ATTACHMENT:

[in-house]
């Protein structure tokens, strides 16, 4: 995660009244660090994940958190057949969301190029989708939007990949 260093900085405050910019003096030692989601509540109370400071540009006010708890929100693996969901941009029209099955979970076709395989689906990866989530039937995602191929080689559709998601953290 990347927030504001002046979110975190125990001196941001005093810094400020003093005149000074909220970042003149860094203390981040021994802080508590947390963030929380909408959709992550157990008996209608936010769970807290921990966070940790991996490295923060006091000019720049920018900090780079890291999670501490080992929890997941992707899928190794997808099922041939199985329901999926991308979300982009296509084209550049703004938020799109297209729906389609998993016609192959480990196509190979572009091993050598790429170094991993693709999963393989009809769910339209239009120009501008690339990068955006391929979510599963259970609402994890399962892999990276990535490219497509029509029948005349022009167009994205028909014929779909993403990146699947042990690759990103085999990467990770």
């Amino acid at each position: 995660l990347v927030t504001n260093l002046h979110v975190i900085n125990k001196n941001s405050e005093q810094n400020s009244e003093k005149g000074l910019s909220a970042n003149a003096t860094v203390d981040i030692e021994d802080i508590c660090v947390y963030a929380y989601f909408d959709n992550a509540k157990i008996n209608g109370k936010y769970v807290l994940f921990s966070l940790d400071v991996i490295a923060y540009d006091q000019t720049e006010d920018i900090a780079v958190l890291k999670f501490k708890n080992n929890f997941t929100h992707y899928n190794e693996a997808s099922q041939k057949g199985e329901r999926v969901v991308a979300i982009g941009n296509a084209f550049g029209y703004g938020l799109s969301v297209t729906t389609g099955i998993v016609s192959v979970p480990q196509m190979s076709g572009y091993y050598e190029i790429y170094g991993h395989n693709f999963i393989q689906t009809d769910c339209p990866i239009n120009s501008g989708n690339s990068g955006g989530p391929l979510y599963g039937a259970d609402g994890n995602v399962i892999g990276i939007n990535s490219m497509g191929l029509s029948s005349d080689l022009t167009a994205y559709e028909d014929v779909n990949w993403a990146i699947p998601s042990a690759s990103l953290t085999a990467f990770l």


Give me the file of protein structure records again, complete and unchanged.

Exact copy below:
[in-house]
């Protein structure tokens, strides 16, 4: 995660009244660090994940958190057949969301190029989708939007990949 260093900085405050910019003096030692989601509540109370400071540009006010708890929100693996969901941009029209099955979970076709395989689906990866989530039937995602191929080689559709998601953290 990347927030504001002046979110975190125990001196941001005093810094400020003093005149000074909220970042003149860094203390981040021994802080508590947390963030929380909408959709992550157990008996209608936010769970807290921990966070940790991996490295923060006091000019720049920018900090780079890291999670501490080992929890997941992707899928190794997808099922041939199985329901999926991308979300982009296509084209550049703004938020799109297209729906389609998993016609192959480990196509190979572009091993050598790429170094991993693709999963393989009809769910339209239009120009501008690339990068955006391929979510599963259970609402994890399962892999990276990535490219497509029509029948005349022009167009994205028909014929779909993403990146699947042990690759990103085999990467990770």
């Amino acid at each position: 995660l990347v927030t504001n260093l002046h979110v975190i900085n125990k001196n941001s405050e005093q810094n400020s009244e003093k005149g000074l910019s909220a970042n003149a003096t860094v203390d981040i030692e021994d802080i508590c660090v947390y963030a929380y989601f909408d959709n992550a509540k157990i008996n209608g109370k936010y769970v807290l994940f921990s966070l940790d400071v991996i490295a923060y540009d006091q000019t720049e006010d920018i900090a780079v958190l890291k999670f501490k708890n080992n929890f997941t929100h992707y899928n190794e693996a997808s099922q041939k057949g199985e329901r999926v969901v991308a979300i982009g941009n296509a084209f550049g029209y703004g938020l799109s969301v297209t729906t389609g099955i998993v016609s192959v979970p480990q196509m190979s076709g572009y091993y050598e190029i790429y170094g991993h395989n693709f999963i393989q689906t009809d769910c339209p990866i239009n120009s501008g989708n690339s990068g955006g989530p391929l979510y599963g039937a259970d609402g994890n995602v399962i892999g990276i939007n990535s490219m497509g191929l029509s029948s005349d080689l022009t167009a994205y559709e028909d014929v779909n990949w993403a990146i699947p998601s042990a690759s990103l953290t085999a990467f990770l």